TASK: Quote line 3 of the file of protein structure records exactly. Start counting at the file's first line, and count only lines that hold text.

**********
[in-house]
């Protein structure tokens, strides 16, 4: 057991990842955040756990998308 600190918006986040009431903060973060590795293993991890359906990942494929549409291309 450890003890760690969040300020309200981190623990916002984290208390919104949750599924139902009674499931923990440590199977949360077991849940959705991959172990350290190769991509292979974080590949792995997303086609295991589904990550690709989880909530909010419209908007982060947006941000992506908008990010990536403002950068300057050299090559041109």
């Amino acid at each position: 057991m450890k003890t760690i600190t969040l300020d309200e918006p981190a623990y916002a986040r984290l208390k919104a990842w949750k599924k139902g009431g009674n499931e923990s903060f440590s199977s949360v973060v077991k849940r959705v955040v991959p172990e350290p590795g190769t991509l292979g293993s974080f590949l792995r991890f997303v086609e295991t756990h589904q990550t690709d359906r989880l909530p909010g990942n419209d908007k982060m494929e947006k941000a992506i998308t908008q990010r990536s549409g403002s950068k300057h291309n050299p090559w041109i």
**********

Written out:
């Amino acid at each position: 057991m450890k003890t760690i600190t969040l300020d309200e918006p981190a623990y916002a986040r984290l208390k919104a990842w949750k599924k139902g009431g009674n499931e923990s903060f440590s199977s949360v973060v077991k849940r959705v955040v991959p172990e350290p590795g190769t991509l292979g293993s974080f590949l792995r991890f997303v086609e295991t756990h589904q990550t690709d359906r989880l909530p909010g990942n419209d908007k982060m494929e947006k941000a992506i998308t908008q990010r990536s549409g403002s950068k300057h291309n050299p090559w041109i």